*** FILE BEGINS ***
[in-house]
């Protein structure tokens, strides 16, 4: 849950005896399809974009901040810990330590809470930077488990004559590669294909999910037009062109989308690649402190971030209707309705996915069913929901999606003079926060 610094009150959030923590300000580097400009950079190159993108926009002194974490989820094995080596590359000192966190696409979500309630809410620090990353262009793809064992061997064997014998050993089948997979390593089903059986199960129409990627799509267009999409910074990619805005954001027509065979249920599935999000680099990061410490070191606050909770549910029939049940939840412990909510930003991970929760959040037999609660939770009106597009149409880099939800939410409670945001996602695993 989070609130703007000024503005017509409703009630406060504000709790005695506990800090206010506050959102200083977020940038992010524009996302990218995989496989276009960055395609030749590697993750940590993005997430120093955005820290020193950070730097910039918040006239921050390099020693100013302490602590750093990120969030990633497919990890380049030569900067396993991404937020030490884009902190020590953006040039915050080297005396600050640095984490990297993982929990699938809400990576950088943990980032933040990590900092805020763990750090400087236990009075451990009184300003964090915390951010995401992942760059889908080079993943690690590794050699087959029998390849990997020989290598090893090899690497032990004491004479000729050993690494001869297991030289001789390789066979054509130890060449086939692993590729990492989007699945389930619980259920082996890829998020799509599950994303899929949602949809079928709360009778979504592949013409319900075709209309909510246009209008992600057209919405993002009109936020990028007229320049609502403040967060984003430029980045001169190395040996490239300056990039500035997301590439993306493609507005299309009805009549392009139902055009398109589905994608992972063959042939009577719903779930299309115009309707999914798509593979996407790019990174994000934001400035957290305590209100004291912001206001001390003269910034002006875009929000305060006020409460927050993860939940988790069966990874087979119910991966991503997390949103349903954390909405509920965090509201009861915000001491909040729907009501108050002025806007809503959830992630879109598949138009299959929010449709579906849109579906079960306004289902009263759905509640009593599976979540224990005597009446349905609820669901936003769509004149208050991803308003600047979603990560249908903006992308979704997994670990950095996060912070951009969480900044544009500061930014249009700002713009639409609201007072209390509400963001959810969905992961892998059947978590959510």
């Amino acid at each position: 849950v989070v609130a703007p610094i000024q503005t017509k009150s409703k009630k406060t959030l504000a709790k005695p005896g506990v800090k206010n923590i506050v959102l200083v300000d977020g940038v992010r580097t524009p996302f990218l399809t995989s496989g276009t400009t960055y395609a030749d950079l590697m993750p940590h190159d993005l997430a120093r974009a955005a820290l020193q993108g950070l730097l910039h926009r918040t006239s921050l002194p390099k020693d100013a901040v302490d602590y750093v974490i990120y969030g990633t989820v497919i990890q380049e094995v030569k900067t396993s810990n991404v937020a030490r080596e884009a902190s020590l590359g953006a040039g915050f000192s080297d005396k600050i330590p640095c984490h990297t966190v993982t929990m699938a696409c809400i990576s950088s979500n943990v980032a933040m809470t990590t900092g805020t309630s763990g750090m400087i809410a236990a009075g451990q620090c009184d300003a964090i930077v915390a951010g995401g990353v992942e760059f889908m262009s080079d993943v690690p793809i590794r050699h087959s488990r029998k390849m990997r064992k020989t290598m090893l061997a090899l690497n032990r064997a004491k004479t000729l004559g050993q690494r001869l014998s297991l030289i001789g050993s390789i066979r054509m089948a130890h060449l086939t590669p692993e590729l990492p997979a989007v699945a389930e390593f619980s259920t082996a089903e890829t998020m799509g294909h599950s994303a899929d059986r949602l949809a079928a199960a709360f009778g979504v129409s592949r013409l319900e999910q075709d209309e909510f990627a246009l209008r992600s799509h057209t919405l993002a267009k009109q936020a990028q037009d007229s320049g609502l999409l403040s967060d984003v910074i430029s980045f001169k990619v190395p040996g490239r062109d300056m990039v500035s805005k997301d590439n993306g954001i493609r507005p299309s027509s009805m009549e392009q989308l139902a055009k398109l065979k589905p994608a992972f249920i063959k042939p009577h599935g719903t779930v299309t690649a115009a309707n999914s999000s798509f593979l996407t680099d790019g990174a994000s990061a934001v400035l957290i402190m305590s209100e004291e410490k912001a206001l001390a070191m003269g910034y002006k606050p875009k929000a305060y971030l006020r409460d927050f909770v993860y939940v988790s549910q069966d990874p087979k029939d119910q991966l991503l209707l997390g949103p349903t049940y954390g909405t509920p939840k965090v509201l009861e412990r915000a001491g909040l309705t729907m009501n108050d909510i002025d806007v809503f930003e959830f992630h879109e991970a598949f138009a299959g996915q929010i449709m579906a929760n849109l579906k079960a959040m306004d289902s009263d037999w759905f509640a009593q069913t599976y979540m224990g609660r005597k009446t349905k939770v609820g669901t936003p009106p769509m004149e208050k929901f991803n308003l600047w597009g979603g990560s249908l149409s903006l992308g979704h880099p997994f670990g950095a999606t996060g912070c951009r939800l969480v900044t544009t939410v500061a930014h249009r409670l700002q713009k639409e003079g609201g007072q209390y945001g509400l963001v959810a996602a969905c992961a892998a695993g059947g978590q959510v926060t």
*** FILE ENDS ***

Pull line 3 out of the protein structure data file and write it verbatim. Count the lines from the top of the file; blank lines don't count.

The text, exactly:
């Amino acid at each position: 849950v989070v609130a703007p610094i000024q503005t017509k009150s409703k009630k406060t959030l504000a709790k005695p005896g506990v800090k206010n923590i506050v959102l200083v300000d977020g940038v992010r580097t524009p996302f990218l399809t995989s496989g276009t400009t960055y395609a030749d950079l590697m993750p940590h190159d993005l997430a120093r974009a955005a820290l020193q993108g950070l730097l910039h926009r918040t006239s921050l002194p390099k020693d100013a901040v302490d602590y750093v974490i990120y969030g990633t989820v497919i990890q380049e094995v030569k900067t396993s810990n991404v937020a030490r080596e884009a902190s020590l590359g953006a040039g915050f000192s080297d005396k600050i330590p640095c984490h990297t966190v993982t929990m699938a696409c809400i990576s950088s979500n943990v980032a933040m809470t990590t900092g805020t309630s763990g750090m400087i809410a236990a009075g451990q620090c009184d300003a964090i930077v915390a951010g995401g990353v992942e760059f889908m262009s080079d993943v690690p793809i590794r050699h087959s488990r029998k390849m990997r064992k020989t290598m090893l061997a090899l690497n032990r064997a004491k004479t000729l004559g050993q690494r001869l014998s297991l030289i001789g050993s390789i066979r054509m089948a130890h060449l086939t590669p692993e590729l990492p997979a989007v699945a389930e390593f619980s259920t082996a089903e890829t998020m799509g294909h599950s994303a899929d059986r949602l949809a079928a199960a709360f009778g979504v129409s592949r013409l319900e999910q075709d209309e909510f990627a246009l209008r992600s799509h057209t919405l993002a267009k009109q936020a990028q037009d007229s320049g609502l999409l403040s967060d984003v910074i430029s980045f001169k990619v190395p040996g490239r062109d300056m990039v500035s805005k997301d590439n993306g954001i493609r507005p299309s027509s009805m009549e392009q989308l139902a055009k398109l065979k589905p994608a992972f249920i063959k042939p009577h599935g719903t779930v299309t690649a115009a309707n999914s999000s798509f593979l996407t680099d790019g990174a994000s990061a934001v400035l957290i402190m305590s209100e004291e410490k912001a206001l001390a070191m003269g910034y002006k606050p875009k929000a305060y971030l006020r409460d927050f909770v993860y939940v988790s549910q069966d990874p087979k029939d119910q991966l991503l209707l997390g949103p349903t049940y954390g909405t509920p939840k965090v509201l009861e412990r915000a001491g909040l309705t729907m009501n108050d909510i002025d806007v809503f930003e959830f992630h879109e991970a598949f138009a299959g996915q929010i449709m579906a929760n849109l579906k079960a959040m306004d289902s009263d037999w759905f509640a009593q069913t599976y979540m224990g609660r005597k009446t349905k939770v609820g669901t936003p009106p769509m004149e208050k929901f991803n308003l600047w597009g979603g990560s249908l149409s903006l992308g979704h880099p997994f670990g950095a999606t996060g912070c951009r939800l969480v900044t544009t939410v500061a930014h249009r409670l700002q713009k639409e003079g609201g007072q209390y945001g509400l963001v959810a996602a969905c992961a892998a695993g059947g978590q959510v926060t």